Wilson, but it isn't a matter which
the crowds, gathering in cities along I
the route, discuss within earshot of
the President's party.
Mrs. Wilson is first point of interest
to the Middle West and the President
is second, and the procession of auto
mobiles, which always follows his car.
is third. Here is a verbatim account
of expressions heard >n the wake of
the Presidential party In the cities
visited thus far:
Worfian?"I oouldn't see hfm looking
at her."
Woman (putting hands on hips and
surveying the automobiles in astonish
ment)?"Are these all Democrats?"
Man ? "Spendin' the government's
money."
Woman?"Yes, she is a good looking'
woman. There's no doubt about that." i
Woman?"I suppose that's a Paris
hat she is wearing "
Man?"Woody looks pretty good, all
right. But not as good as Mrs. Wilson."
Packer Investigators
To Address Consumers
Mrs. Florence Kelley. who testi
fied before the Senate Agricultural
Committee in favor of the bill to
regulate the packing industry, and
Commissioner William B. Colver, of
the Federal Trade Commission, will
be speakers at a meeting Saturday
evening in the New National Mu
seum. Tenth and D streets north
west.
Nine Soldiers Hanged,
House Committee Told
Paris, Sept. a.?1Nine soldiers of the
American Expeditionary Forces were
hanged and one was shot for crim
inal offenses during the war. it was
revealed today at the investigation
of A. E. F. court-martials by the Con
gressional committee inquiring into
war expenditures.
Two of the hangings were for mur
der, the Investigation brought out.
Seven were hanged for assault, of
whom six were negroes. There was
a single execution for desertion.
The Sunday j Cents
Washington \ a
Herald V-l c?py
A Complete Newspaper, with More
Distinctive Features Than Any Other
Sunday Paper Sold in the Capital.
Potash and Perlmutter.
John Balderston s News Review.
O. O. Mclntyre's New York Letter.
Tom Sawyer and Huck Finn
and Other Comics.
The Best Sporting Pages.
More Social News Than Any
Other Washington Paper.
The Herald Is the Best Sunday Bargain
"Contemptible Quitters
If They Don't See Treaty
Through,1" Says President
When Telegrams Reach Washington Telling
Of the Enthusiastic Reception of Wilson
In the West, Decision Is Quietly Made by
Republicans to Send Senators Out to
Speak Against the Covenant.
St. Louis, Mo., Sept. 5.?President Wilson today left no doubt
in the minds of his audiences here that he means to obtain the rati
fication of the peace treaty.
He made two addresses, both to capacity crowds, and to the first,
in referring to the men in the Senate opposing the treaty, he said
in cold and crisp language:
"They are absolutely contemptible quitters if they don't see the
game through."
HI* Hearers Electrified.
His words electrified the l.bOO
men and women on the roof garden
of the Hotel Statler, brought them
to their feet, sent them climbing
chairs and tables and precipitated
a roar that had force enough to
disturb the calm waters of the Mis
sissippi.
Beautiful sunshine. combined
with a soft breeze and most of the
population of St. Louis had the
effect of making today, the Presi
dent's second day out of Washing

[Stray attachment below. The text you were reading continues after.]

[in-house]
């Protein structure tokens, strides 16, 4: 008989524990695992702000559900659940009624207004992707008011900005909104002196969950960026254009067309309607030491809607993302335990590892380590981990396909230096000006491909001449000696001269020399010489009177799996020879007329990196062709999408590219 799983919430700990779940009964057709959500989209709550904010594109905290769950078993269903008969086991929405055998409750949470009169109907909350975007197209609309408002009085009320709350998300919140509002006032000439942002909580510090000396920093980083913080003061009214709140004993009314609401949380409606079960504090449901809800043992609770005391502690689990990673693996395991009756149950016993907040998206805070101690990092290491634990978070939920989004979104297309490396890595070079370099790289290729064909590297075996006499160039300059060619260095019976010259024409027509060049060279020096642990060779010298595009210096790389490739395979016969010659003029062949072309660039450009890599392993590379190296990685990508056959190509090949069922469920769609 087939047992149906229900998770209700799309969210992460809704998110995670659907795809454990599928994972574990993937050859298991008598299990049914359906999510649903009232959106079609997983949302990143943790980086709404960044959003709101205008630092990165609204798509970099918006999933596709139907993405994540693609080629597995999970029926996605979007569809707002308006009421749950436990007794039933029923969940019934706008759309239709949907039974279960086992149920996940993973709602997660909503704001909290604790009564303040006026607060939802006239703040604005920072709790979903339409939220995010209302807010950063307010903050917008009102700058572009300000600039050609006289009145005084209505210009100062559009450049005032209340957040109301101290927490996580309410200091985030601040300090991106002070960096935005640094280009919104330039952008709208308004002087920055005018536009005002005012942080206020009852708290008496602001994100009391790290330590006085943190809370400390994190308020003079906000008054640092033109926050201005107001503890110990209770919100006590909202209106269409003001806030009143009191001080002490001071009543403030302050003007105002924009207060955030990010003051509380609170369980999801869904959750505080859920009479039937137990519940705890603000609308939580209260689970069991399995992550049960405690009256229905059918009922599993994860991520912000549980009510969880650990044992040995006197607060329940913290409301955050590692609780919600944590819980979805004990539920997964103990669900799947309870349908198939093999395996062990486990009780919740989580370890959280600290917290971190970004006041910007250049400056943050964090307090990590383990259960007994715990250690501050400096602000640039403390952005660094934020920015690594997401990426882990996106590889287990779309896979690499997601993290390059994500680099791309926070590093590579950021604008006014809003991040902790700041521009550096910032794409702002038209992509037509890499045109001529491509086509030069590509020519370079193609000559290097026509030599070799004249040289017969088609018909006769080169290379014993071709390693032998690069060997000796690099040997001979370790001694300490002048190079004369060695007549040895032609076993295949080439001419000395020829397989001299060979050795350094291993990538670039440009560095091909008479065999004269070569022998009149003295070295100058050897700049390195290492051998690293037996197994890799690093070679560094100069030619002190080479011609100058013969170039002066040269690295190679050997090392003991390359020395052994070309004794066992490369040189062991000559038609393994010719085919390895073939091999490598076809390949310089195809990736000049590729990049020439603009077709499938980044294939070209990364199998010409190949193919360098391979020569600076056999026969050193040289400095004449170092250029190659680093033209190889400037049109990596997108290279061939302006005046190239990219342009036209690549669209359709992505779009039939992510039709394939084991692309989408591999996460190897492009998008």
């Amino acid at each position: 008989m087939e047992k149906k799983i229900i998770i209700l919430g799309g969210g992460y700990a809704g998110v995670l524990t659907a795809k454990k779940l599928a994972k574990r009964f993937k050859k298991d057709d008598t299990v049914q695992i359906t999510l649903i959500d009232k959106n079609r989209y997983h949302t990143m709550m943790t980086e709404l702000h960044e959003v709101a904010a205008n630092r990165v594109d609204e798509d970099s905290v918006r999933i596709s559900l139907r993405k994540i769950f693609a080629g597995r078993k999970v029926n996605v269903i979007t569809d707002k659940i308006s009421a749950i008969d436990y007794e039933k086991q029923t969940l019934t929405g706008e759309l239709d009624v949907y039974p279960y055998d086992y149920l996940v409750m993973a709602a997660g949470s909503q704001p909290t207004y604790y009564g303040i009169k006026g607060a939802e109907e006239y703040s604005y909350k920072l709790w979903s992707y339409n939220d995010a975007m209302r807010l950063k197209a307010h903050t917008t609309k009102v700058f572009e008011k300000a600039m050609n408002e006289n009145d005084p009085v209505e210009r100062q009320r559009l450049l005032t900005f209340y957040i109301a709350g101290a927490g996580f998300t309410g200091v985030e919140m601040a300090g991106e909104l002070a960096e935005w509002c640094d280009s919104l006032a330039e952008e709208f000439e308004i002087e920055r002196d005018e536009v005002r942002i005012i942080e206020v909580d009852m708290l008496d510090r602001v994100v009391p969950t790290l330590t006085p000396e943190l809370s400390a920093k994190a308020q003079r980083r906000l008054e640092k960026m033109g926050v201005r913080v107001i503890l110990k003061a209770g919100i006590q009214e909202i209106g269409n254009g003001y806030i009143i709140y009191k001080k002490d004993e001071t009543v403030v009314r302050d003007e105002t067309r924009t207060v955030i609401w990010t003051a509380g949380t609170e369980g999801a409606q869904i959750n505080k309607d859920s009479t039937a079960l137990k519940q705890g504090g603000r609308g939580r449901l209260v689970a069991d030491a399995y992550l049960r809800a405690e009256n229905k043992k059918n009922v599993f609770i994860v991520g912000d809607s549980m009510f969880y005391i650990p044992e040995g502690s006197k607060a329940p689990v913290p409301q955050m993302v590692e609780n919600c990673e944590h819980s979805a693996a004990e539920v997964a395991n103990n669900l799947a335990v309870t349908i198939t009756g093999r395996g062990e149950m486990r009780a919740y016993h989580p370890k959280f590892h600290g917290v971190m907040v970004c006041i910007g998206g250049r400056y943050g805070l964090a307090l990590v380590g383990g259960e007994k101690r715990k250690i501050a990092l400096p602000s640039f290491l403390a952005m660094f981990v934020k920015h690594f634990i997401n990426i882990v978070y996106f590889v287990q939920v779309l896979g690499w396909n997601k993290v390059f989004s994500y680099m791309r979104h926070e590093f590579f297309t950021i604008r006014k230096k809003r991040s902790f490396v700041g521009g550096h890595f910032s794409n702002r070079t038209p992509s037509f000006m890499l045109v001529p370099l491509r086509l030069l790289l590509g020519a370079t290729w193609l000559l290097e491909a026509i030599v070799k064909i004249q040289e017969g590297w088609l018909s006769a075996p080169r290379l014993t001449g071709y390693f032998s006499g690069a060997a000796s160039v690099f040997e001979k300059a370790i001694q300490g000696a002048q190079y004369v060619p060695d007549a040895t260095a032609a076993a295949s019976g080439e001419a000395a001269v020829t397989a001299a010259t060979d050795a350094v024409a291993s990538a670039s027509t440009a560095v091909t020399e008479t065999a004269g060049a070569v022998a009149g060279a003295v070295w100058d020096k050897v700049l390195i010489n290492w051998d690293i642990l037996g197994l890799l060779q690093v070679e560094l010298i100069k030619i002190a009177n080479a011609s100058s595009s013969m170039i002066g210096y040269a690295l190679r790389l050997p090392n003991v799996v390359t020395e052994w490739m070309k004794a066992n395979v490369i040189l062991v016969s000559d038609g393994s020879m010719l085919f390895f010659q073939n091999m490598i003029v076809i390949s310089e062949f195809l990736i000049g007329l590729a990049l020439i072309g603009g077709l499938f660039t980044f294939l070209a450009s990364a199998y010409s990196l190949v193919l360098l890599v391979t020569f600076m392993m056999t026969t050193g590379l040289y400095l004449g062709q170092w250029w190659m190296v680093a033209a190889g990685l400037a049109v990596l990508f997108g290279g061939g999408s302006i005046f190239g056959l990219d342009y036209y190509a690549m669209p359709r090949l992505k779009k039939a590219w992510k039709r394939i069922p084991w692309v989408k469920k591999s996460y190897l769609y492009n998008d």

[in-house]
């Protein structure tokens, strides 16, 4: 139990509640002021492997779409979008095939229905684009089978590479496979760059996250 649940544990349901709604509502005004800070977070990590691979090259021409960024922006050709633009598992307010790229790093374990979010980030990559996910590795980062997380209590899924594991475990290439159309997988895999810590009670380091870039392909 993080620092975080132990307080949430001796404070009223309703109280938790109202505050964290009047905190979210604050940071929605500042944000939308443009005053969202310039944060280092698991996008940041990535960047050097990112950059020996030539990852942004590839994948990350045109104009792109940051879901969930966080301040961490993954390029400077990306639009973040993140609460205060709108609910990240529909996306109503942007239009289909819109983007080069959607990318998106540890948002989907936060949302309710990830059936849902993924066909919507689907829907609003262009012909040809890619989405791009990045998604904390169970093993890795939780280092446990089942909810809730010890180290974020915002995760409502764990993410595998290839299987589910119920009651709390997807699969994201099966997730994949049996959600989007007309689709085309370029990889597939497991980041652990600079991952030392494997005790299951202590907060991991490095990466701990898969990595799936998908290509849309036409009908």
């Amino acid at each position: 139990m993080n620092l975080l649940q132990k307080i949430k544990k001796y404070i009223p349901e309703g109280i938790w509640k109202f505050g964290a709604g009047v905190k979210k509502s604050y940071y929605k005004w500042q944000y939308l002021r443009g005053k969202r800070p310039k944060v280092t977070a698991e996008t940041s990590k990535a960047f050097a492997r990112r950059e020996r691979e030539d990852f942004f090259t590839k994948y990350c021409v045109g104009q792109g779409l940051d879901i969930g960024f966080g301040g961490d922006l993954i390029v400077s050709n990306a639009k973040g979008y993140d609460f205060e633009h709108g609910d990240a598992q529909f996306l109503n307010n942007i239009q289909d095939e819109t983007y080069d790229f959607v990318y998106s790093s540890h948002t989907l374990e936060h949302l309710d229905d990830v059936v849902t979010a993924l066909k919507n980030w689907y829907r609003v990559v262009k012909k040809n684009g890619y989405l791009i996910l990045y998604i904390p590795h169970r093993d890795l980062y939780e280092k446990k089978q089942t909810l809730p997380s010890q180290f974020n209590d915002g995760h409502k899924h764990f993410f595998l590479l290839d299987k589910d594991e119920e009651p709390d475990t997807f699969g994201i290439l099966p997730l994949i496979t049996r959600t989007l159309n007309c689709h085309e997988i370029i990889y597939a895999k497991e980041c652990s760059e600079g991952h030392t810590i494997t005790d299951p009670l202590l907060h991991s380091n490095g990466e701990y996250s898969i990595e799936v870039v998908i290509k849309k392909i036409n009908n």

ton, the most enjoyable thus far of
the trip. The crowds gave the
President and Mrs. Wilson a great
reception, and the city was decked
in gala attire in honor of the
guest. From the railroad station
to the Hotel Statler, where the
President spent a restful afternoon
before appearing at the Coliseum
this evening, he was driven through
cheering throngs. The people were
glad to see him and showed their
happiness in scores of ways.
Downtown St. Louis did Itself J
proud when the long procession of
cars swung into the business center
of the city. Every building was pro- J
fusely decorated with flags and i
CONTINUED ON PAGE TWO
REDFIELD LURED i
BY PRESIDENCY?
Quits Cabinet to Seek the
Nomination, View of
Politicians.
W itliam C. Redfield resigned yester-!
day as Secretary of Commerce. It is ]
reported that the President may re- j
quest him to remain in office a few !
months longer.
The resignation was expected, as it I
has been rumored recently that the
Democratic nomination for the presi
dency held some allurement to Red- !
field. It has been customary for |
members of the Cabinet with presi-1
dential ambitions to resign a few I
months before entering the race.
! A large section of the Democratic
party, especially In the East, has
been talking of a business man for
the presidency It Is said Redfield
fills the requiremnts. e
Another political angle Is that Tam
many does not want to get beh!' i
?William McAdoo, because of his close!
association with Mr. Wilson, and j
would gladly give Redfield the New j
York State delegation in the next j
Democratic National Convention i
Conjecture became rife last night!
as to who would succeed Redfield !
In the Cabinet. Bernard M. Baruch. !
"Vance McCormiek. chairman of the i
War Trade Hoard, and Joseph P. j
Tumulty, secretary to the Presi
dent: George S. Patton, of Cali
fornia. and former Governor Ral
ston of Indiana were among those |
mentioned as likely to eet the
portfolio.
Hold Negro for Death of J
Ban Struck by Ball Bat
John Phoenix, colored, was held
for the action of the grand Jury by
a coroner's Jury yesterday in con
nection with the deaij of William
Jefferson, also colored.